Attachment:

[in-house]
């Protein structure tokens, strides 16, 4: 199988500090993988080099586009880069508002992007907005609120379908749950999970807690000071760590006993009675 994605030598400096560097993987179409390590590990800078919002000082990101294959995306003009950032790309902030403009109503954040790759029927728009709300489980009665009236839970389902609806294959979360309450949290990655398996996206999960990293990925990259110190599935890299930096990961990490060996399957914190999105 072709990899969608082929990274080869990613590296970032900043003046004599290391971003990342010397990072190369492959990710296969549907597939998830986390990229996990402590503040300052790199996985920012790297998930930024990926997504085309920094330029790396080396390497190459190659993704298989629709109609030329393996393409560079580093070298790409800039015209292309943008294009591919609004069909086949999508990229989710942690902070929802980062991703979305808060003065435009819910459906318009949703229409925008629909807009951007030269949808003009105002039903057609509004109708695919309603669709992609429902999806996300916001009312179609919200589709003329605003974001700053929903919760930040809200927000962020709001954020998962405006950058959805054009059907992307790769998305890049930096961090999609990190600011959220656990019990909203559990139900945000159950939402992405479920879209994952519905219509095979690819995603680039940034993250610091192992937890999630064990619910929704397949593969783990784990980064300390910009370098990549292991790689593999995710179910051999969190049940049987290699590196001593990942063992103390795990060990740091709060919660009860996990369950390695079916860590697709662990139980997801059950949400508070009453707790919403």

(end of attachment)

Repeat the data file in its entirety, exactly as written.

[in-house]
């Protein structure tokens, strides 16, 4: 199988500090993988080099586009880069508002992007907005609120379908749950999970807690000071760590006993009675 994605030598400096560097993987179409390590590990800078919002000082990101294959995306003009950032790309902030403009109503954040790759029927728009709300489980009665009236839970389902609806294959979360309450949290990655398996996206999960990293990925990259110190599935890299930096990961990490060996399957914190999105 072709990899969608082929990274080869990613590296970032900043003046004599290391971003990342010397990072190369492959990710296969549907597939998830986390990229996990402590503040300052790199996985920012790297998930930024990926997504085309920094330029790396080396390497190459190659993704298989629709109609030329393996393409560079580093070298790409800039015209292309943008294009591919609004069909086949999508990229989710942690902070929802980062991703979305808060003065435009819910459906318009949703229409925008629909807009951007030269949808003009105002039903057609509004109708695919309603669709992609429902999806996300916001009312179609919200589709003329605003974001700053929903919760930040809200927000962020709001954020998962405006950058959805054009059907992307790769998305890049930096961090999609990190600011959220656990019990909203559990139900945000159950939402992405479920879209994952519905219509095979690819995603680039940034993250610091192992937890999630064990619910929704397949593969783990784990980064300390910009370098990549292991790689593999995710179910051999969190049940049987290699590196001593990942063992103390795990060990740091709060919660009860996990369950390695079916860590697709662990139980997801059950949400508070009453707790919403």